AIM : To determine the rate of infection in open tibial fractures treated by conversion of an external fixation into an intramedullary nail, and
to identify the factors contributing to the infections.
METHODS : The study included a total of 52 patients. Multiple variables were assessed as risk factors that could lead to infection in open
tibial fractures treated primarily with an external fixator and later converted into an intramedullary nail. The factors looked at were: age,
average time taken from injury to debridement, average time taken from admission to debridement, antibiotics administration, facility that
admitted the patient before intramedullary nail, average time for conversion of external fixator into intramedullary nail insertion, type of
soft tissue management, initial Gustilo and Anderson classification and retrospective re-classification of fractures, existence of superficial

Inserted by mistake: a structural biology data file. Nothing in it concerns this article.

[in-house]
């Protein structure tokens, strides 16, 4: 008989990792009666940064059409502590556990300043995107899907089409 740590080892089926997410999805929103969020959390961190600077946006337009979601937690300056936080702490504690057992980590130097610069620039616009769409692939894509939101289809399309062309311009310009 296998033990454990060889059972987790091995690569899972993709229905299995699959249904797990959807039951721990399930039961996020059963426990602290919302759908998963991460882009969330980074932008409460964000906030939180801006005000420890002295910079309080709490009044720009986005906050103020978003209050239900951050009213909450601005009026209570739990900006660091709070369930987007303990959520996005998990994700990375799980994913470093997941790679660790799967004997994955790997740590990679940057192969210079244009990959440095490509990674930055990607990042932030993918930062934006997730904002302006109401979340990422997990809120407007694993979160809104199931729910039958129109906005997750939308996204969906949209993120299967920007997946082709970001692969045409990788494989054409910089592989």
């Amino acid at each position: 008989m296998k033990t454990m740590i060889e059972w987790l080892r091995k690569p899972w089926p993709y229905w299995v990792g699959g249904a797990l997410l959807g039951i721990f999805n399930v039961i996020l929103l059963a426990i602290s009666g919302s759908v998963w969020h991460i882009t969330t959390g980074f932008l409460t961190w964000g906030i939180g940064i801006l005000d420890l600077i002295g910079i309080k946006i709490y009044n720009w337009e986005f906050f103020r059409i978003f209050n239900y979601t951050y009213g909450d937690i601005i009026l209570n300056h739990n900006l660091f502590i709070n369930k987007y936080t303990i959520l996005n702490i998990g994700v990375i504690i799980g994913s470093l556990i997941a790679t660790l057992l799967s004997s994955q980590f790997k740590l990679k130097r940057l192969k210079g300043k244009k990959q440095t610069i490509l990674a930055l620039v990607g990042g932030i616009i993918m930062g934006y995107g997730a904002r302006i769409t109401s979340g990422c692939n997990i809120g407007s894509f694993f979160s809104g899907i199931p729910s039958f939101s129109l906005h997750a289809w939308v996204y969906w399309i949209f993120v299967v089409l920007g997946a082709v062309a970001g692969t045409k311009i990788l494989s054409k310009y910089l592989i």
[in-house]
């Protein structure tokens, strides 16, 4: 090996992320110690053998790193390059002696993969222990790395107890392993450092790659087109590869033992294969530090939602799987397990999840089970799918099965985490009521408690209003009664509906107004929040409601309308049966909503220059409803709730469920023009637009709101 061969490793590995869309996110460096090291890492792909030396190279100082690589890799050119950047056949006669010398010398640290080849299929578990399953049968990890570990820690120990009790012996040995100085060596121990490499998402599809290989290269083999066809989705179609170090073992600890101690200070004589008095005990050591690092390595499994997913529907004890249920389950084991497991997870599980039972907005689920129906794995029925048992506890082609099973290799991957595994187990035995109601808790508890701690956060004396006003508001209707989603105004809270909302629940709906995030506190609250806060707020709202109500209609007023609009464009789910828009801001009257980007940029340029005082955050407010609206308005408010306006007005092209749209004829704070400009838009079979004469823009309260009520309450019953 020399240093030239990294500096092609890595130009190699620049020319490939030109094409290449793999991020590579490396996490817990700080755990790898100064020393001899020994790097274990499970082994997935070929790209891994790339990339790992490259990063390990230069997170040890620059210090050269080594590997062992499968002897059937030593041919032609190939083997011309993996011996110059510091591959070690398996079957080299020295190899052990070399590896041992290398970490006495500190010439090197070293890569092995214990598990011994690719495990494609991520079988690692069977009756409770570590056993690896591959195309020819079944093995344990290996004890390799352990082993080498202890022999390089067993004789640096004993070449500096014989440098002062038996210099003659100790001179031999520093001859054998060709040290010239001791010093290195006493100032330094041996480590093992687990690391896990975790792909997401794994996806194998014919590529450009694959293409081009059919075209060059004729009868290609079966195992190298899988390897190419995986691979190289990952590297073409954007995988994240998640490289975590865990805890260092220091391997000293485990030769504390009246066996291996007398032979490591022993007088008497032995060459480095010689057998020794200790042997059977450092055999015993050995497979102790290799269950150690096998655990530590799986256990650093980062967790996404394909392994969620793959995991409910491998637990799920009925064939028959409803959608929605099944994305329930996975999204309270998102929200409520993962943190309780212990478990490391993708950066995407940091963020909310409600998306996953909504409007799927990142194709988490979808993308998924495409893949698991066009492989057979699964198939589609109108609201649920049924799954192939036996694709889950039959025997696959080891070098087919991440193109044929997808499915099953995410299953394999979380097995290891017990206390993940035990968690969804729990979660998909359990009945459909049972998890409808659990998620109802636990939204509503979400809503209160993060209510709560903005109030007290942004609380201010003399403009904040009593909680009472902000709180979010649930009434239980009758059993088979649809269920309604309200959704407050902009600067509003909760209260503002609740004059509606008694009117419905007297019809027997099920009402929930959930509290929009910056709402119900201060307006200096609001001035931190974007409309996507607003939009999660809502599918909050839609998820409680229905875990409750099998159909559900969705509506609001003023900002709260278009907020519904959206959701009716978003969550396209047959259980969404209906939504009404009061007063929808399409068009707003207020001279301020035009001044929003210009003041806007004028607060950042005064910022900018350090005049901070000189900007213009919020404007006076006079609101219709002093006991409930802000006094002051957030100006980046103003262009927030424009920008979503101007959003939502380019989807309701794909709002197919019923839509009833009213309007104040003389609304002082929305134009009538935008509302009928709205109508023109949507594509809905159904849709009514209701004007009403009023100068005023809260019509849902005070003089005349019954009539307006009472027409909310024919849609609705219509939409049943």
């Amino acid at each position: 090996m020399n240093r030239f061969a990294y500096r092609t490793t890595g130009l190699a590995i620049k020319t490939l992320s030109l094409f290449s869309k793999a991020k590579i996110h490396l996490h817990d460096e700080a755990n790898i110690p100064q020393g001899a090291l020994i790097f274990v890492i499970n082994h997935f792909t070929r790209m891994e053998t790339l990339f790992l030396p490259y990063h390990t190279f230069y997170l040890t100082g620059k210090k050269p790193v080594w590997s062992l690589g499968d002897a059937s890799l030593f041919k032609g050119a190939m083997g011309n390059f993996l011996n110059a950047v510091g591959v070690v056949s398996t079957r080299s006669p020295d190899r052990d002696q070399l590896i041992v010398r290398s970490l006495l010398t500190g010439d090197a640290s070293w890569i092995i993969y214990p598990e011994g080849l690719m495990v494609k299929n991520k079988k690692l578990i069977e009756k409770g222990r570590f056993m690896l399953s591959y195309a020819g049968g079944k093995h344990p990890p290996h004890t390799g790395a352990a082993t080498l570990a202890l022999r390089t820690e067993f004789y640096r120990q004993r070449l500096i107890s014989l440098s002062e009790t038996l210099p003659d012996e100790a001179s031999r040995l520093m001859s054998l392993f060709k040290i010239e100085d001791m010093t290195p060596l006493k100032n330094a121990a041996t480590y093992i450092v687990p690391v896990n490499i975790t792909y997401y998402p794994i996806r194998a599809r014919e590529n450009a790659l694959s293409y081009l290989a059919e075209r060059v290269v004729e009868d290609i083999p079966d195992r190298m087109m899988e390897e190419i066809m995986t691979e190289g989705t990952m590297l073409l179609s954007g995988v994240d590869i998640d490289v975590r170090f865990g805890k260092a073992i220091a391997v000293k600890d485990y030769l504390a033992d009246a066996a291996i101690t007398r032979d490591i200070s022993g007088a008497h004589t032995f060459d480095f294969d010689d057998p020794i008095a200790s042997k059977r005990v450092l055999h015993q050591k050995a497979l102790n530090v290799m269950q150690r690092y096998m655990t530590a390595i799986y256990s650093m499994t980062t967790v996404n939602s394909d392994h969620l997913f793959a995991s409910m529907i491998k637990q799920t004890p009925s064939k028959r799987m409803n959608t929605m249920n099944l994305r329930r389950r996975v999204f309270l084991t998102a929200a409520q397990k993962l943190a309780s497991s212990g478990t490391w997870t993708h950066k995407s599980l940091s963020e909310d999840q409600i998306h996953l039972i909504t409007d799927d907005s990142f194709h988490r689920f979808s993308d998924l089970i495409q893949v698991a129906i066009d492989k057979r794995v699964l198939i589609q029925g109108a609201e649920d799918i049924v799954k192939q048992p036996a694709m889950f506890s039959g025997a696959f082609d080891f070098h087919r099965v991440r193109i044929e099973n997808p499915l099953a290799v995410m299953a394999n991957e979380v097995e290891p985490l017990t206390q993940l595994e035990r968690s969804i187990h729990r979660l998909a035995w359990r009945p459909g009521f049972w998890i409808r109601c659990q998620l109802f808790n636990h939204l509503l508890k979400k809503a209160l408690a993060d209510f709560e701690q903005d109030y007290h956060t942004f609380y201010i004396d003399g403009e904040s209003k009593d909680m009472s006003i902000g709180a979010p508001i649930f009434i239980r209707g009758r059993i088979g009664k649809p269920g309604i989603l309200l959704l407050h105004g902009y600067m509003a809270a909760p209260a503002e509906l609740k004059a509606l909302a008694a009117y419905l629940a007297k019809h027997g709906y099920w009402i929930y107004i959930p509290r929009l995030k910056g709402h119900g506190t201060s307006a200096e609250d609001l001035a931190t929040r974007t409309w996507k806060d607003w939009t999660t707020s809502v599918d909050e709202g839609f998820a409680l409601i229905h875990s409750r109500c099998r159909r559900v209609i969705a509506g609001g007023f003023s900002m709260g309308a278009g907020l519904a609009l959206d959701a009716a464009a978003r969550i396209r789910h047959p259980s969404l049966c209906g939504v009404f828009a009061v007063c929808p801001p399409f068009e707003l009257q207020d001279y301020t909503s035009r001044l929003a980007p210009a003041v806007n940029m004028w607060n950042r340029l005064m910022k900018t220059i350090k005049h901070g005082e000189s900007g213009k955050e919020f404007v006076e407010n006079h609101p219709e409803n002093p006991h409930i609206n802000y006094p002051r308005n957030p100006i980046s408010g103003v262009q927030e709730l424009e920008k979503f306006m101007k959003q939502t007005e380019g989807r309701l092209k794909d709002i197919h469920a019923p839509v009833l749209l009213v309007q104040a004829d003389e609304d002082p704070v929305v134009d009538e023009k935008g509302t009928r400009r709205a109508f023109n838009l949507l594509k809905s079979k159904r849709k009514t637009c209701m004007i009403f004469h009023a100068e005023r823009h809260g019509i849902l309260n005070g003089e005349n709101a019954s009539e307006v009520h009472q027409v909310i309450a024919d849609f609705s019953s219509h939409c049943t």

sepsis or pin-tract infection, radiologic evidence of infection, the Injury Severity Score and the type of external fixator used. A p value
< 0.05 was used as the threshold for level of significance.
RESULTS : The average follow-up was 37 weeks (median 24 weeks). We had a 40% infection rate CI [27%, 55%]. Factors that were found
to be the most statistically significant (p≤0.05) were amount of soft tissue injury and fracture comminution; this is after the fractures were
retrospectively re-classified. All other factors looked at were not statistically significant as risk factors for infection (p>0.05).
CONCLUSION : The study suggests that correct classification of open tibial fractures, with recognition of soft tissue injury and bone
comminution, is important in reducing infection rates and in ensuring proper initial management of these fractures. Treatment should be
based on the classification done in theatre during the initial debridement, rather than on presentation in the trauma unit.